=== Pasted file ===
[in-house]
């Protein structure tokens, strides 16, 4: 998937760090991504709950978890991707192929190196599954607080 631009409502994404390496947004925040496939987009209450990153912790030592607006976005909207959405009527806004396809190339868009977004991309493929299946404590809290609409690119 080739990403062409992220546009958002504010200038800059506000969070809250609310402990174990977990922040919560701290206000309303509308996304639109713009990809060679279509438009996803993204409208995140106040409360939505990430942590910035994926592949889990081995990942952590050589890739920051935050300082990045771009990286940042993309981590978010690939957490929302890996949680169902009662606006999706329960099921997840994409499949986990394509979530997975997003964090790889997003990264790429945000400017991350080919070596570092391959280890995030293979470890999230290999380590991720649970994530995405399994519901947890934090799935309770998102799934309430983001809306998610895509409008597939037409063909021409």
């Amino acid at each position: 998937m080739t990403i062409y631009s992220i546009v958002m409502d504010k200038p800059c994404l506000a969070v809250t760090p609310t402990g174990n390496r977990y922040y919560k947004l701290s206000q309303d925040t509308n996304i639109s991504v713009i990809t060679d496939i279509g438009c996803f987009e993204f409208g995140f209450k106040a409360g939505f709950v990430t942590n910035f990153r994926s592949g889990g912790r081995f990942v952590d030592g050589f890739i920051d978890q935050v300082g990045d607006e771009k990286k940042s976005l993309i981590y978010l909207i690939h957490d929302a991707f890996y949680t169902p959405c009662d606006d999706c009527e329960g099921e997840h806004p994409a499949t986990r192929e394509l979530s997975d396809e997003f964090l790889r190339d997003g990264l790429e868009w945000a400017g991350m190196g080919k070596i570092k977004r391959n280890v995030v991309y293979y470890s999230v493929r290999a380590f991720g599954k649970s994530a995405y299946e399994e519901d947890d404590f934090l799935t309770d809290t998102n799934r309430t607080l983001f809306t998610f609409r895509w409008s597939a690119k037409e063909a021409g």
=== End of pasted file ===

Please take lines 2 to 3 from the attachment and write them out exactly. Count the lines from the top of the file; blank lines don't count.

């Protein structure tokens, strides 16, 4: 998937760090991504709950978890991707192929190196599954607080 631009409502994404390496947004925040496939987009209450990153912790030592607006976005909207959405009527806004396809190339868009977004991309493929299946404590809290609409690119 080739990403062409992220546009958002504010200038800059506000969070809250609310402990174990977990922040919560701290206000309303509308996304639109713009990809060679279509438009996803993204409208995140106040409360939505990430942590910035994926592949889990081995990942952590050589890739920051935050300082990045771009990286940042993309981590978010690939957490929302890996949680169902009662606006999706329960099921997840994409499949986990394509979530997975997003964090790889997003990264790429945000400017991350080919070596570092391959280890995030293979470890999230290999380590991720649970994530995405399994519901947890934090799935309770998102799934309430983001809306998610895509409008597939037409063909021409």
């Amino acid at each position: 998937m080739t990403i062409y631009s992220i546009v958002m409502d504010k200038p800059c994404l506000a969070v809250t760090p609310t402990g174990n390496r977990y922040y919560k947004l701290s206000q309303d925040t509308n996304i639109s991504v713009i990809t060679d496939i279509g438009c996803f987009e993204f409208g995140f209450k106040a409360g939505f709950v990430t942590n910035f990153r994926s592949g889990g912790r081995f990942v952590d030592g050589f890739i920051d978890q935050v300082g990045d607006e771009k990286k940042s976005l993309i981590y978010l909207i690939h957490d929302a991707f890996y949680t169902p959405c009662d606006d999706c009527e329960g099921e997840h806004p994409a499949t986990r192929e394509l979530s997975d396809e997003f964090l790889r190339d997003g990264l790429e868009w945000a400017g991350m190196g080919k070596i570092k977004r391959n280890v995030v991309y293979y470890s999230v493929r290999a380590f991720g599954k649970s994530a995405y299946e399994e519901d947890d404590f934090l799935t309770d809290t998102n799934r309430t607080l983001f809306t998610f609409r895509w409008s597939a690119k037409e063909a021409g």